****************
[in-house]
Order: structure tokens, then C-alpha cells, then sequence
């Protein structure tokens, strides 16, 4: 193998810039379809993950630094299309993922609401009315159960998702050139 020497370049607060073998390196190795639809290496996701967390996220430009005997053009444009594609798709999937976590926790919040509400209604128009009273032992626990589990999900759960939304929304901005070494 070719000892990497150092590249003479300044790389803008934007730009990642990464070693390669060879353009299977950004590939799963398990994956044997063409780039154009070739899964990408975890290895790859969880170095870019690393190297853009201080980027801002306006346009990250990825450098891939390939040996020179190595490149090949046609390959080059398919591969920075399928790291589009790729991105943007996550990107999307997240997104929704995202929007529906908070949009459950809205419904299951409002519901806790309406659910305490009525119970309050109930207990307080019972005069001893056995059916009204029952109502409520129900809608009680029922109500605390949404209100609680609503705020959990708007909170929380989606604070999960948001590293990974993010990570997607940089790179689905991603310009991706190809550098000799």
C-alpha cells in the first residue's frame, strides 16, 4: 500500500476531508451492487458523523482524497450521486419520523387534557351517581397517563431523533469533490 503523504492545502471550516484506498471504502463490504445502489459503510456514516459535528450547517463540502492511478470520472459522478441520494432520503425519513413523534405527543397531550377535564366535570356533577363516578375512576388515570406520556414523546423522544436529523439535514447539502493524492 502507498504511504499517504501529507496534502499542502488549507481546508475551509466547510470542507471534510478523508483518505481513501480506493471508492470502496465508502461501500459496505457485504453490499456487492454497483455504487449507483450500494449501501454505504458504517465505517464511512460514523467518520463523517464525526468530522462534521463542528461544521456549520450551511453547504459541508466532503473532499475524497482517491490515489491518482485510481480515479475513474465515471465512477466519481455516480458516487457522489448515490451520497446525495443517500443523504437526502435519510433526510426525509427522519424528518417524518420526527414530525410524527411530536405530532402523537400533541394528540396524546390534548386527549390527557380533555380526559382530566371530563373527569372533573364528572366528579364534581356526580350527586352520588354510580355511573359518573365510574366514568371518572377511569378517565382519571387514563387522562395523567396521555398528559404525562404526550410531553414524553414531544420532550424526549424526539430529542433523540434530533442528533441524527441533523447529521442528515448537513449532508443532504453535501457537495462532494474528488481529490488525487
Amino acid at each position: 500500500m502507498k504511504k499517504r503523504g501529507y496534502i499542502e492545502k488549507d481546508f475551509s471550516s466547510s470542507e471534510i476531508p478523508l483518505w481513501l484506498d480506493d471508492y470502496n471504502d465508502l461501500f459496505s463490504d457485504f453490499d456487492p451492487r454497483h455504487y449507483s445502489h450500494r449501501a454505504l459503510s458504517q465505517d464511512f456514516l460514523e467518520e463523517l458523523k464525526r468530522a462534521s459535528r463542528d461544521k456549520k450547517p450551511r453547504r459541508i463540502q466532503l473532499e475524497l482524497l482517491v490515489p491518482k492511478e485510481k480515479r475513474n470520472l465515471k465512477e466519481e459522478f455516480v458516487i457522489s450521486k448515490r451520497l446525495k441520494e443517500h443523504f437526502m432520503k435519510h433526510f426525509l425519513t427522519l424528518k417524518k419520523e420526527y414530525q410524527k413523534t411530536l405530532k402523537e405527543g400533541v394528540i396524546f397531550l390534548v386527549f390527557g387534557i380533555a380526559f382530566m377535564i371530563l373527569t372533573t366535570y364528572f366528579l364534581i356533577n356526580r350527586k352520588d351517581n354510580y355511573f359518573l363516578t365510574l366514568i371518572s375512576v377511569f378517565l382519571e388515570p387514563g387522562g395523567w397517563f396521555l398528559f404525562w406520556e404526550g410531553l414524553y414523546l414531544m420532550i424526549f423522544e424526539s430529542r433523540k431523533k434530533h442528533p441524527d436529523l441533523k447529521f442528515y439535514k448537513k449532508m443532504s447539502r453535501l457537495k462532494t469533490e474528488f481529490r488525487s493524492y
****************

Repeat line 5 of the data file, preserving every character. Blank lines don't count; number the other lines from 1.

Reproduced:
Amino acid at each position: 500500500m502507498k504511504k499517504r503523504g501529507y496534502i499542502e492545502k488549507d481546508f475551509s471550516s466547510s470542507e471534510i476531508p478523508l483518505w481513501l484506498d480506493d471508492y470502496n471504502d465508502l461501500f459496505s463490504d457485504f453490499d456487492p451492487r454497483h455504487y449507483s445502489h450500494r449501501a454505504l459503510s458504517q465505517d464511512f456514516l460514523e467518520e463523517l458523523k464525526r468530522a462534521s459535528r463542528d461544521k456549520k450547517p450551511r453547504r459541508i463540502q466532503l473532499e475524497l482524497l482517491v490515489p491518482k492511478e485510481k480515479r475513474n470520472l465515471k465512477e466519481e459522478f455516480v458516487i457522489s450521486k448515490r451520497l446525495k441520494e443517500h443523504f437526502m432520503k435519510h433526510f426525509l425519513t427522519l424528518k417524518k419520523e420526527y414530525q410524527k413523534t411530536l405530532k402523537e405527543g400533541v394528540i396524546f397531550l390534548v386527549f390527557g387534557i380533555a380526559f382530566m377535564i371530563l373527569t372533573t366535570y364528572f366528579l364534581i356533577n356526580r350527586k352520588d351517581n354510580y355511573f359518573l363516578t365510574l366514568i371518572s375512576v377511569f378517565l382519571e388515570p387514563g387522562g395523567w397517563f396521555l398528559f404525562w406520556e404526550g410531553l414524553y414523546l414531544m420532550i424526549f423522544e424526539s430529542r433523540k431523533k434530533h442528533p441524527d436529523l441533523k447529521f442528515y439535514k448537513k449532508m443532504s447539502r453535501l457537495k462532494t469533490e474528488f481529490r488525487s493524492y